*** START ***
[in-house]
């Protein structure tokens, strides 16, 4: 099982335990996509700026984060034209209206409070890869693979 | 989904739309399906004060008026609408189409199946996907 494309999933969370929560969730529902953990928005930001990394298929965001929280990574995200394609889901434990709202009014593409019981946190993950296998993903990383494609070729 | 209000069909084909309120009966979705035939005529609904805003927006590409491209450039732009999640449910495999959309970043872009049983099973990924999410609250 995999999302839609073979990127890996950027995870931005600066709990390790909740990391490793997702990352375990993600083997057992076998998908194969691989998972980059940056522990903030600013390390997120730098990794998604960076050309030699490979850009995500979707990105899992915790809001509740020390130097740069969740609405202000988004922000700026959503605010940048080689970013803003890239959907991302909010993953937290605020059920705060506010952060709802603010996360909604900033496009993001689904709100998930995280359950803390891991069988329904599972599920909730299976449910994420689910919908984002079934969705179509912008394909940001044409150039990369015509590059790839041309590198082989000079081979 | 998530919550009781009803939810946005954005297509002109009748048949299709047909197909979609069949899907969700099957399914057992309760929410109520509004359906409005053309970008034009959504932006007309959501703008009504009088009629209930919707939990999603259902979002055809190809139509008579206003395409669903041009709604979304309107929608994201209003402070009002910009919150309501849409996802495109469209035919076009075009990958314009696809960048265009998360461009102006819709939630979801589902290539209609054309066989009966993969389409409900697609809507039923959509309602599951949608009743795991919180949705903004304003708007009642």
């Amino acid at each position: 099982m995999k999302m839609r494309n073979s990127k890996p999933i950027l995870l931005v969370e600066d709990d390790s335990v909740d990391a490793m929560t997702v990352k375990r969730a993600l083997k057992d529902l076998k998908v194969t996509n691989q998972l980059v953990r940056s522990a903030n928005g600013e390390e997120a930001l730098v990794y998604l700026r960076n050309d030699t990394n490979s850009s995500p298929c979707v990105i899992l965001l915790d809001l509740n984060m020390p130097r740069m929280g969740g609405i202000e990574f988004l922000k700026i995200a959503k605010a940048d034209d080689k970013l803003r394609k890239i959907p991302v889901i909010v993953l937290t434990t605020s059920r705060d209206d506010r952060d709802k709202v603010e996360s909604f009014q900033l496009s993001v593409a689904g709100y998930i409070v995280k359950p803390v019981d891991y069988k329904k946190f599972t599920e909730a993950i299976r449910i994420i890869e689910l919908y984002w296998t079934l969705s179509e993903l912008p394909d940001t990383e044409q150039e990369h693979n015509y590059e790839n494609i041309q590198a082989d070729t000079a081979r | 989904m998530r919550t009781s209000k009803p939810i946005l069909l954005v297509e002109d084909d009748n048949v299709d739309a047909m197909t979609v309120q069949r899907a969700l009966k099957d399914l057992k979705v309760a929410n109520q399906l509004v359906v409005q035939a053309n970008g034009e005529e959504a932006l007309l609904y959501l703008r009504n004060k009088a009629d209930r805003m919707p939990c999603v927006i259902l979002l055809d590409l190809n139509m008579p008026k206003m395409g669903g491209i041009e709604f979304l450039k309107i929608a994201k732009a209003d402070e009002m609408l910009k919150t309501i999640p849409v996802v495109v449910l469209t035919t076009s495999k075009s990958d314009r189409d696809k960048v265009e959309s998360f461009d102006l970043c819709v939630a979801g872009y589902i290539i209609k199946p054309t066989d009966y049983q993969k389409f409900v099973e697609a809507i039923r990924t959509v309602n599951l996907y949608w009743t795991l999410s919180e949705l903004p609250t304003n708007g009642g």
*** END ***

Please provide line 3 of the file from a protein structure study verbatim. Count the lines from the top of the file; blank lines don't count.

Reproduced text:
């Amino acid at each position: 099982m995999k999302m839609r494309n073979s990127k890996p999933i950027l995870l931005v969370e600066d709990d390790s335990v909740d990391a490793m929560t997702v990352k375990r969730a993600l083997k057992d529902l076998k998908v194969t996509n691989q998972l980059v953990r940056s522990a903030n928005g600013e390390e997120a930001l730098v990794y998604l700026r960076n050309d030699t990394n490979s850009s995500p298929c979707v990105i899992l965001l915790d809001l509740n984060m020390p130097r740069m929280g969740g609405i202000e990574f988004l922000k700026i995200a959503k605010a940048d034209d080689k970013l803003r394609k890239i959907p991302v889901i909010v993953l937290t434990t605020s059920r705060d209206d506010r952060d709802k709202v603010e996360s909604f009014q900033l496009s993001v593409a689904g709100y998930i409070v995280k359950p803390v019981d891991y069988k329904k946190f599972t599920e909730a993950i299976r449910i994420i890869e689910l919908y984002w296998t079934l969705s179509e993903l912008p394909d940001t990383e044409q150039e990369h693979n015509y590059e790839n494609i041309q590198a082989d070729t000079a081979r | 989904m998530r919550t009781s209000k009803p939810i946005l069909l954005v297509e002109d084909d009748n048949v299709d739309a047909m197909t979609v309120q069949r899907a969700l009966k099957d399914l057992k979705v309760a929410n109520q399906l509004v359906v409005q035939a053309n970008g034009e005529e959504a932006l007309l609904y959501l703008r009504n004060k009088a009629d209930r805003m919707p939990c999603v927006i259902l979002l055809d590409l190809n139509m008579p008026k206003m395409g669903g491209i041009e709604f979304l450039k309107i929608a994201k732009a209003d402070e009002m609408l910009k919150t309501i999640p849409v996802v495109v449910l469209t035919t076009s495999k075009s990958d314009r189409d696809k960048v265009e959309s998360f461009d102006l970043c819709v939630a979801g872009y589902i290539i209609k199946p054309t066989d009966y049983q993969k389409f409900v099973e697609a809507i039923r990924t959509v309602n599951l996907y949608w009743t795991l999410s919180e949705l903004p609250t304003n708007g009642g």